Recent international and cross-disciplinary studies have reported that 66-85% of undergraduate students have already experienced at least one traumatic event prior to entering university (Read et al., 2011; Bachrach & Read, 2012; Frazier et al., 2009). This finding suggests that any reasonably sized class of students today will likely contain individuals who have experienced personal trauma (Kennedy & Scriver, 2016). Stallman found – in a national survey of 6,500 university students – that 84% reported elevated levels of distress, which is significantly higher than that found in the general population (29%) (2010, p.254). Therefore, Stallman also concluded that ‘targeted interventions are needed to enable students to reach their academic potential and career aspirations’ (p.256). The COVID-19 Pandemic further compounded the complexity of the student experience and exposed the need for universities to develop trauma-informed approaches to support students’ well-being during times of crisis. Educators have a social responsibility to account for and actively address adversity and traumatisation within their learning environment. This paper analyses the role of critical reflection in developing emotional resilience and managing traumatisation in students engaging with challenging, sensitive or triggering content, with a particular focus on responding to trauma and the complex entanglements of language, identity, and power. It draws on considerations of ‘trigger warnings’ in the context of a first-year literary studies classroom, before applying that knowledge to the learning and teaching of helping professions. In doing so, this article aids in developing our understanding of how critical reflection can constitute a useful response to reading a wide range of ‘triggering’ texts, as well as navigating theory own adversities to promote academic success, retention and progression.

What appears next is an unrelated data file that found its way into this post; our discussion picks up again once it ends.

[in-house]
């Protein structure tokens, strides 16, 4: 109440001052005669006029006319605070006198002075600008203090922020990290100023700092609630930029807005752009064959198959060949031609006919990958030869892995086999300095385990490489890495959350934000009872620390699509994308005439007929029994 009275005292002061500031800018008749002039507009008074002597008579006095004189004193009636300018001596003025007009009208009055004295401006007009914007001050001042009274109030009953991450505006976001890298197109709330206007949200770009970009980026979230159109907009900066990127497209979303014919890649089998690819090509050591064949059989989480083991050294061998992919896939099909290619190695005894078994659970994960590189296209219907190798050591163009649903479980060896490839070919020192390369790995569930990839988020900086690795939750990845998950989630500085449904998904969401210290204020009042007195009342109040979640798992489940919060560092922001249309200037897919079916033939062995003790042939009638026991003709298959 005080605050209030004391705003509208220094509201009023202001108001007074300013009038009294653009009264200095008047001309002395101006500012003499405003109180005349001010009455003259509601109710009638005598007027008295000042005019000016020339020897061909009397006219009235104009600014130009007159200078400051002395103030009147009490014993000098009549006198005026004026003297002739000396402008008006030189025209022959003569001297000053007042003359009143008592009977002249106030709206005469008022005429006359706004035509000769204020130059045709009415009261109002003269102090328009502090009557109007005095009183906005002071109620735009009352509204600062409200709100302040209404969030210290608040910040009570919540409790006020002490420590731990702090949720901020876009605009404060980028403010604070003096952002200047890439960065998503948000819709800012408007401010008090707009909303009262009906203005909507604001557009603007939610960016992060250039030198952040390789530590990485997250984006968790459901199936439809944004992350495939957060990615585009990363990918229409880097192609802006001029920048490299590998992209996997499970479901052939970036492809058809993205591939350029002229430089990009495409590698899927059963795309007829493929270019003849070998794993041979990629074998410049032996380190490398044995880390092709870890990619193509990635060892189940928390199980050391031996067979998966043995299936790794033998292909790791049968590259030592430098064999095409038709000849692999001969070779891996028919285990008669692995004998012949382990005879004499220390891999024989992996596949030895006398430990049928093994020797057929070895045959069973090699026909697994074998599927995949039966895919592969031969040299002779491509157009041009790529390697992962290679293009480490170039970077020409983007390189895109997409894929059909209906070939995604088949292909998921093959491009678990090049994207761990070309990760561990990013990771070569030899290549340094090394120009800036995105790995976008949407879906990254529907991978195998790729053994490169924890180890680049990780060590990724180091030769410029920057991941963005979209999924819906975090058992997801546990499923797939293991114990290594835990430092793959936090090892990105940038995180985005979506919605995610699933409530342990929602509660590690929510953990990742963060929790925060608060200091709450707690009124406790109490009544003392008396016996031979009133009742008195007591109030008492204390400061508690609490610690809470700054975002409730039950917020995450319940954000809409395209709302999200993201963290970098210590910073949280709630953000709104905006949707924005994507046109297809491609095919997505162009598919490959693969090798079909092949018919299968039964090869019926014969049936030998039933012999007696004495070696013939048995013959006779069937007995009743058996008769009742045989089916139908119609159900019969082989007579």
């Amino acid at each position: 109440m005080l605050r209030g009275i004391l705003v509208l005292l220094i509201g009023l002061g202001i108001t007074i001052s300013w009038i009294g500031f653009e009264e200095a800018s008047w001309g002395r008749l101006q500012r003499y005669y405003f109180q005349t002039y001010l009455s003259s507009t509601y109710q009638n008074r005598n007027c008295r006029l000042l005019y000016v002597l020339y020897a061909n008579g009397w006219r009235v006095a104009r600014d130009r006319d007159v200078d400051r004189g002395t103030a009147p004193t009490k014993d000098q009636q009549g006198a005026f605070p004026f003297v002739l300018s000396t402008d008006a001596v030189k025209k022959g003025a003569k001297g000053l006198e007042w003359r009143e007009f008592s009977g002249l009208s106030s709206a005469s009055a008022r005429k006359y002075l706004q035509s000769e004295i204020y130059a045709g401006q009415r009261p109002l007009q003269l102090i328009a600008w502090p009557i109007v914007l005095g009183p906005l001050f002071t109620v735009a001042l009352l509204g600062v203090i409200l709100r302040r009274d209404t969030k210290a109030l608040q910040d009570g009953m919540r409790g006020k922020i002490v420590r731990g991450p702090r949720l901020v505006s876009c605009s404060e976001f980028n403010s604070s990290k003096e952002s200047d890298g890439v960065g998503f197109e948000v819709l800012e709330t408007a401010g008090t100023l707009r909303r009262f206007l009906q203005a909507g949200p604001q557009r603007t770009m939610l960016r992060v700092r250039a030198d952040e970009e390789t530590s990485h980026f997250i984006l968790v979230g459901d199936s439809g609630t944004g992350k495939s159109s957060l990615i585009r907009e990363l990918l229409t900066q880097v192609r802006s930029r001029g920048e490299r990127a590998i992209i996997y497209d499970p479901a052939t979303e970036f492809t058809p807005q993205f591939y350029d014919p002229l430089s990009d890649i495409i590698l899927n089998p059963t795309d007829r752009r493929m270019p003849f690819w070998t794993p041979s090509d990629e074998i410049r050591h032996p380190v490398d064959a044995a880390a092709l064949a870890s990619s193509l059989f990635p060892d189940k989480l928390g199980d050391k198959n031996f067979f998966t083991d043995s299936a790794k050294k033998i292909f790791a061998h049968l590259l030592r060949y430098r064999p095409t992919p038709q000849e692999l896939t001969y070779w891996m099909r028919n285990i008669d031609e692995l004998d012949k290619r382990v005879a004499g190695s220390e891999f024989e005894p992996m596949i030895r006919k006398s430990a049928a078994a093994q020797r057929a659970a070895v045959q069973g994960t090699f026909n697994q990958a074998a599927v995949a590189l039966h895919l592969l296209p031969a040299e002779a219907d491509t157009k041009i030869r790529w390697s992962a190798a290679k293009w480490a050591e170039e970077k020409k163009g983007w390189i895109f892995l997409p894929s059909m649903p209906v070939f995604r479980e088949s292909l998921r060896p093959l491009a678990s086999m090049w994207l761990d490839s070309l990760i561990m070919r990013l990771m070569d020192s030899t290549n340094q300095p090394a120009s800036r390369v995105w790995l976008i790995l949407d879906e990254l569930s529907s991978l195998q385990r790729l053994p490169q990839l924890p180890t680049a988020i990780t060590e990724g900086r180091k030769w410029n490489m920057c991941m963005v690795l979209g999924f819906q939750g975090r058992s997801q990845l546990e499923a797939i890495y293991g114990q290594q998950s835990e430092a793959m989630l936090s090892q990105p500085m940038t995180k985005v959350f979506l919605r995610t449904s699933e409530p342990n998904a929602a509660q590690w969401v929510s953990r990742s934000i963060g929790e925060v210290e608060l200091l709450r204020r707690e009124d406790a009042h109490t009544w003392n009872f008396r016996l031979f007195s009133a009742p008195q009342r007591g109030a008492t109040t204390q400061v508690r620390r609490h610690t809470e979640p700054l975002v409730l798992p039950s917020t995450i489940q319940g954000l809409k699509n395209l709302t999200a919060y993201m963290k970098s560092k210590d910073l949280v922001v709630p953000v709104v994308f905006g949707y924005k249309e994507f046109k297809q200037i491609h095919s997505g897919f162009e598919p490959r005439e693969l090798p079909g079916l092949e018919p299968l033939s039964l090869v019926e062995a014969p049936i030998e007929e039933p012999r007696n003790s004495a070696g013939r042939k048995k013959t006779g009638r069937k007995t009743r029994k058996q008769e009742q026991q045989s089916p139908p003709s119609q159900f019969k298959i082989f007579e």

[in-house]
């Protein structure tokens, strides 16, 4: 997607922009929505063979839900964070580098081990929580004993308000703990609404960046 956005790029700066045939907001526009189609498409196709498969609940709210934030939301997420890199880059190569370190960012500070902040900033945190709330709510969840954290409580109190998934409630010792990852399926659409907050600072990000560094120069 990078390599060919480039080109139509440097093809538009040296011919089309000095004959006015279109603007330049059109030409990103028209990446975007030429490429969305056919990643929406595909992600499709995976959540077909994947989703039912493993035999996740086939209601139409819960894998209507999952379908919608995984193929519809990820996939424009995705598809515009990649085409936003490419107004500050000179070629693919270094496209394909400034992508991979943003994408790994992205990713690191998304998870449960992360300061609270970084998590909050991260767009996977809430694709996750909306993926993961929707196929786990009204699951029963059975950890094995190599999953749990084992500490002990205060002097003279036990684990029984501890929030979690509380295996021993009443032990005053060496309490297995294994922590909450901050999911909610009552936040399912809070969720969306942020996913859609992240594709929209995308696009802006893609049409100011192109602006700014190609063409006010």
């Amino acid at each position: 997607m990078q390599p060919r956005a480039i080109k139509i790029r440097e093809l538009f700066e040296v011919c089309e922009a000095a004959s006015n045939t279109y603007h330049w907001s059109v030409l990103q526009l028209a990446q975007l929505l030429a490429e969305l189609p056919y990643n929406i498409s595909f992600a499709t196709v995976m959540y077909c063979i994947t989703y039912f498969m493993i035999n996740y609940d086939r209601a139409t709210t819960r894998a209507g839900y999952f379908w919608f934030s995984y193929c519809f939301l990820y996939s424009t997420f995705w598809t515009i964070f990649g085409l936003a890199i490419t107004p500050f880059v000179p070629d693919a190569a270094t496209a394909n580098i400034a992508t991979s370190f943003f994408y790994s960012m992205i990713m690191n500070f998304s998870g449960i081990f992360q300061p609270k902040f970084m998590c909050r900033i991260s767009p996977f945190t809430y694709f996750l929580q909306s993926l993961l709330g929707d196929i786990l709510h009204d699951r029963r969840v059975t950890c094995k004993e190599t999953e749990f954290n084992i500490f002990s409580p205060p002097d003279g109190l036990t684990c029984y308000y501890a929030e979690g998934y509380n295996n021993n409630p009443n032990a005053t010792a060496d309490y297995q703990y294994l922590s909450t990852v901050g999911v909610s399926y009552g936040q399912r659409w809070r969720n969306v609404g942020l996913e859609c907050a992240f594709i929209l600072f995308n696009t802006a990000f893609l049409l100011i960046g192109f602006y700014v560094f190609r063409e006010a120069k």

India Bryce is a Lecturer in the School of Education at the University of Southern Queensland and a specialist consultant in the field of child maltreatment, specialising in cumulative harm. Her books include Child Abuse and Neglect: Forensic Issues in Evidence, Impact, and Management (Elsevier 2019) and Child Sexual Abuse: Forensic Issues in Evidence, Impact, and Management (Elsevier 2020).
Jessica Gildersleeve is an Associate Professor of English Literature at the University of Southern Queensland. Her research considers the intersections of ethics, affect, narrative, and culture, and her recent books include Christos Tsiolkas: The Utopian Vision (Cambria 2017) and The Routledge Companion to Australian Literature (Routledge 2021);
Kate Cantrell is a Lecturer in Writing, Editing, and Publishing at the University of Southern Queensland. Her research interests include contemporary accounts of wandering and narrative representations of illness, immobility, and displacement. Her short stories, poems, and essays appear in several magazines and journals, including Overland, Meanjin, Westerly, Queensland Review, Hecate, and others.